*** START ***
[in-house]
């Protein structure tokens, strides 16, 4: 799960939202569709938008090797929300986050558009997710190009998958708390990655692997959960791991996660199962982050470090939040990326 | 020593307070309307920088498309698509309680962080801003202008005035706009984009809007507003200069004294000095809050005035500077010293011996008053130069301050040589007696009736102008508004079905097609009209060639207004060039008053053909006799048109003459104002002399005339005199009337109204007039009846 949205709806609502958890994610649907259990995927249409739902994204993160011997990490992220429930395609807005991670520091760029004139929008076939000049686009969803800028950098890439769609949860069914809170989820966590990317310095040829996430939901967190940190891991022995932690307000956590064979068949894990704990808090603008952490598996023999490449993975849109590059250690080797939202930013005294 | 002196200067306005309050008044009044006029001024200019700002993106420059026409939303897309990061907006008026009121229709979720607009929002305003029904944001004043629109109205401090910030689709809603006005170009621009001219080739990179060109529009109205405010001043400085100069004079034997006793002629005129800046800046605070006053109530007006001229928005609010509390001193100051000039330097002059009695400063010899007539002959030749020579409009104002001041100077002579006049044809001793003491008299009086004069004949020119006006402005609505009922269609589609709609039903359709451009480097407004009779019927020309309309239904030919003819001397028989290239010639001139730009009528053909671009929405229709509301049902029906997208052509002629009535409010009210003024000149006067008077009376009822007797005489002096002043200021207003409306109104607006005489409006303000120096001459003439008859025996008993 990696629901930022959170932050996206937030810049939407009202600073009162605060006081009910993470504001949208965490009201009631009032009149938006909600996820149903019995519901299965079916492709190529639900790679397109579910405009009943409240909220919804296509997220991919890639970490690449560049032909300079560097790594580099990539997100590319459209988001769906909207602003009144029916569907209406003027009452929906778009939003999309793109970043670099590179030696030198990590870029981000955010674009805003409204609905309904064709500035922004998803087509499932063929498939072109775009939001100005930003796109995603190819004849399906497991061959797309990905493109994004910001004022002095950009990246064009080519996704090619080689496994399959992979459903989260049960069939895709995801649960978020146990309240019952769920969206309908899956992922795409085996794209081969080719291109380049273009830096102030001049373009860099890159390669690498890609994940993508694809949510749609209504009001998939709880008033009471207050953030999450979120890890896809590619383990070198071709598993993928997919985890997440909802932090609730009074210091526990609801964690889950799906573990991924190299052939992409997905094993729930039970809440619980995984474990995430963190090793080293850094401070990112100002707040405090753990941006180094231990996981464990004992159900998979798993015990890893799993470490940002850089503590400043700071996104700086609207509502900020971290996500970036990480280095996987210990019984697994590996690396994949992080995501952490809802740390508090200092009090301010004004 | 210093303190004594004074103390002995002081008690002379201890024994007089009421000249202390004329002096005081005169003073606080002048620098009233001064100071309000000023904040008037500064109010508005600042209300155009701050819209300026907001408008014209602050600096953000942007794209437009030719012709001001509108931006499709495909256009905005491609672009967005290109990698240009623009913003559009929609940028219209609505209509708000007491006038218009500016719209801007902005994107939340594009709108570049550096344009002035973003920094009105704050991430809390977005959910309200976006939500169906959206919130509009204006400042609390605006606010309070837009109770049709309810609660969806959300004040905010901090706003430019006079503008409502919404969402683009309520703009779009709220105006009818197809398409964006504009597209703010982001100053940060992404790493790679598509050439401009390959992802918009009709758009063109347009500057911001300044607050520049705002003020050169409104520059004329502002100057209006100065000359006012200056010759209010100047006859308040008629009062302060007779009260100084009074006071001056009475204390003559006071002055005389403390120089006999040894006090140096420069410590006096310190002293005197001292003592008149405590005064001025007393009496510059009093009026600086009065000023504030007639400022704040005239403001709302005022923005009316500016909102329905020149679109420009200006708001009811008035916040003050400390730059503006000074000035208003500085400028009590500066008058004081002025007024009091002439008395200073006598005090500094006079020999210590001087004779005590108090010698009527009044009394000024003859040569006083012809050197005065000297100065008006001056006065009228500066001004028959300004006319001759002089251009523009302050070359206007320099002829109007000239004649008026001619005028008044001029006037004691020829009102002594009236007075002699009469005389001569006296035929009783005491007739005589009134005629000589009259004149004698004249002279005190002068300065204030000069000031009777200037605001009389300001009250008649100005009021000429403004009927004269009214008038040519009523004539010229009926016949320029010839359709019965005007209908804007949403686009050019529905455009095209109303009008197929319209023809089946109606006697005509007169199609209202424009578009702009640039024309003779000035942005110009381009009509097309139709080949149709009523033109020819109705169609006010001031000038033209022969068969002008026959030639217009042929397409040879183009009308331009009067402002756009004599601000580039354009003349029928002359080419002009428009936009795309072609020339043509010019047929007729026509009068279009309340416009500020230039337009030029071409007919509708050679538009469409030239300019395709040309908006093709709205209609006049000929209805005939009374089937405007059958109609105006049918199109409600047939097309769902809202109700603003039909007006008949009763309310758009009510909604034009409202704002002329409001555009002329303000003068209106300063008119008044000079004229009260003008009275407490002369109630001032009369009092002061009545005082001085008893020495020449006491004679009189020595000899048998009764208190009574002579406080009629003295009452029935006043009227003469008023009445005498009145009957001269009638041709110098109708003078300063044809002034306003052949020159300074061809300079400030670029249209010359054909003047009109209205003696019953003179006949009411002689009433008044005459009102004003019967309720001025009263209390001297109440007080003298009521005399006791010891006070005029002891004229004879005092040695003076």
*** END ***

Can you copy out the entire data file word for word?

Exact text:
[in-house]
């Protein structure tokens, strides 16, 4: 799960939202569709938008090797929300986050558009997710190009998958708390990655692997959960791991996660199962982050470090939040990326 | 020593307070309307920088498309698509309680962080801003202008005035706009984009809007507003200069004294000095809050005035500077010293011996008053130069301050040589007696009736102008508004079905097609009209060639207004060039008053053909006799048109003459104002002399005339005199009337109204007039009846 949205709806609502958890994610649907259990995927249409739902994204993160011997990490992220429930395609807005991670520091760029004139929008076939000049686009969803800028950098890439769609949860069914809170989820966590990317310095040829996430939901967190940190891991022995932690307000956590064979068949894990704990808090603008952490598996023999490449993975849109590059250690080797939202930013005294 | 002196200067306005309050008044009044006029001024200019700002993106420059026409939303897309990061907006008026009121229709979720607009929002305003029904944001004043629109109205401090910030689709809603006005170009621009001219080739990179060109529009109205405010001043400085100069004079034997006793002629005129800046800046605070006053109530007006001229928005609010509390001193100051000039330097002059009695400063010899007539002959030749020579409009104002001041100077002579006049044809001793003491008299009086004069004949020119006006402005609505009922269609589609709609039903359709451009480097407004009779019927020309309309239904030919003819001397028989290239010639001139730009009528053909671009929405229709509301049902029906997208052509002629009535409010009210003024000149006067008077009376009822007797005489002096002043200021207003409306109104607006005489409006303000120096001459003439008859025996008993 990696629901930022959170932050996206937030810049939407009202600073009162605060006081009910993470504001949208965490009201009631009032009149938006909600996820149903019995519901299965079916492709190529639900790679397109579910405009009943409240909220919804296509997220991919890639970490690449560049032909300079560097790594580099990539997100590319459209988001769906909207602003009144029916569907209406003027009452929906778009939003999309793109970043670099590179030696030198990590870029981000955010674009805003409204609905309904064709500035922004998803087509499932063929498939072109775009939001100005930003796109995603190819004849399906497991061959797309990905493109994004910001004022002095950009990246064009080519996704090619080689496994399959992979459903989260049960069939895709995801649960978020146990309240019952769920969206309908899956992922795409085996794209081969080719291109380049273009830096102030001049373009860099890159390669690498890609994940993508694809949510749609209504009001998939709880008033009471207050953030999450979120890890896809590619383990070198071709598993993928997919985890997440909802932090609730009074210091526990609801964690889950799906573990991924190299052939992409997905094993729930039970809440619980995984474990995430963190090793080293850094401070990112100002707040405090753990941006180094231990996981464990004992159900998979798993015990890893799993470490940002850089503590400043700071996104700086609207509502900020971290996500970036990480280095996987210990019984697994590996690396994949992080995501952490809802740390508090200092009090301010004004 | 210093303190004594004074103390002995002081008690002379201890024994007089009421000249202390004329002096005081005169003073606080002048620098009233001064100071309000000023904040008037500064109010508005600042209300155009701050819209300026907001408008014209602050600096953000942007794209437009030719012709001001509108931006499709495909256009905005491609672009967005290109990698240009623009913003559009929609940028219209609505209509708000007491006038218009500016719209801007902005994107939340594009709108570049550096344009002035973003920094009105704050991430809390977005959910309200976006939500169906959206919130509009204006400042609390605006606010309070837009109770049709309810609660969806959300004040905010901090706003430019006079503008409502919404969402683009309520703009779009709220105006009818197809398409964006504009597209703010982001100053940060992404790493790679598509050439401009390959992802918009009709758009063109347009500057911001300044607050520049705002003020050169409104520059004329502002100057209006100065000359006012200056010759209010100047006859308040008629009062302060007779009260100084009074006071001056009475204390003559006071002055005389403390120089006999040894006090140096420069410590006096310190002293005197001292003592008149405590005064001025007393009496510059009093009026600086009065000023504030007639400022704040005239403001709302005022923005009316500016909102329905020149679109420009200006708001009811008035916040003050400390730059503006000074000035208003500085400028009590500066008058004081002025007024009091002439008395200073006598005090500094006079020999210590001087004779005590108090010698009527009044009394000024003859040569006083012809050197005065000297100065008006001056006065009228500066001004028959300004006319001759002089251009523009302050070359206007320099002829109007000239004649008026001619005028008044001029006037004691020829009102002594009236007075002699009469005389001569006296035929009783005491007739005589009134005629000589009259004149004698004249002279005190002068300065204030000069000031009777200037605001009389300001009250008649100005009021000429403004009927004269009214008038040519009523004539010229009926016949320029010839359709019965005007209908804007949403686009050019529905455009095209109303009008197929319209023809089946109606006697005509007169199609209202424009578009702009640039024309003779000035942005110009381009009509097309139709080949149709009523033109020819109705169609006010001031000038033209022969068969002008026959030639217009042929397409040879183009009308331009009067402002756009004599601000580039354009003349029928002359080419002009428009936009795309072609020339043509010019047929007729026509009068279009309340416009500020230039337009030029071409007919509708050679538009469409030239300019395709040309908006093709709205209609006049000929209805005939009374089937405007059958109609105006049918199109409600047939097309769902809202109700603003039909007006008949009763309310758009009510909604034009409202704002002329409001555009002329303000003068209106300063008119008044000079004229009260003008009275407490002369109630001032009369009092002061009545005082001085008893020495020449006491004679009189020595000899048998009764208190009574002579406080009629003295009452029935006043009227003469008023009445005498009145009957001269009638041709110098109708003078300063044809002034306003052949020159300074061809300079400030670029249209010359054909003047009109209205003696019953003179006949009411002689009433008044005459009102004003019967309720001025009263209390001297109440007080003298009521005399006791010891006070005029002891004229004879005092040695003076």